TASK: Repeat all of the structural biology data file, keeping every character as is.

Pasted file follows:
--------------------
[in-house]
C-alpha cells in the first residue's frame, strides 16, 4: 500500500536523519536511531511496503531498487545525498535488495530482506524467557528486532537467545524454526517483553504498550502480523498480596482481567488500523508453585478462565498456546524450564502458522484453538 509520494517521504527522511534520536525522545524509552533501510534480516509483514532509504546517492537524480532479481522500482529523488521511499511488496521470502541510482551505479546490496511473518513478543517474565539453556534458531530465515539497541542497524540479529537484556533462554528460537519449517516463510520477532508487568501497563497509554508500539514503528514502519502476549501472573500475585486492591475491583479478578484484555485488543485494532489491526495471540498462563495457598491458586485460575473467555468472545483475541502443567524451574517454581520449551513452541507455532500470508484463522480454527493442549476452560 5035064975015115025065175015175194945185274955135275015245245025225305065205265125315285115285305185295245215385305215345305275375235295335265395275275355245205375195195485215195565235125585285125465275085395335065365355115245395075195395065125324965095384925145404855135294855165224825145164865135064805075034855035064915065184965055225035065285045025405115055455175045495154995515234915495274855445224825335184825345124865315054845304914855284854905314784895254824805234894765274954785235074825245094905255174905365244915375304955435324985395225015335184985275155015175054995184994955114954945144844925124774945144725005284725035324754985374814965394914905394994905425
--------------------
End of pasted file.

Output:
[in-house]
C-alpha cells in the first residue's frame, strides 16, 4: 500500500536523519536511531511496503531498487545525498535488495530482506524467557528486532537467545524454526517483553504498550502480523498480596482481567488500523508453585478462565498456546524450564502458522484453538 509520494517521504527522511534520536525522545524509552533501510534480516509483514532509504546517492537524480532479481522500482529523488521511499511488496521470502541510482551505479546490496511473518513478543517474565539453556534458531530465515539497541542497524540479529537484556533462554528460537519449517516463510520477532508487568501497563497509554508500539514503528514502519502476549501472573500475585486492591475491583479478578484484555485488543485494532489491526495471540498462563495457598491458586485460575473467555468472545483475541502443567524451574517454581520449551513452541507455532500470508484463522480454527493442549476452560 5035064975015115025065175015175194945185274955135275015245245025225305065205265125315285115285305185295245215385305215345305275375235295335265395275275355245205375195195485215195565235125585285125465275085395335065365355115245395075195395065125324965095384925145404855135294855165224825145164865135064805075034855035064915065184965055225035065285045025405115055455175045495154995515234915495274855445224825335184825345124865315054845304914855284854905314784895254824805234894765274954785235074825245094905255174905365244915375304955435324985395225015335184985275155015175054995184994955114954945144844925124774945144725005284725035324754985374814965394914905394994905425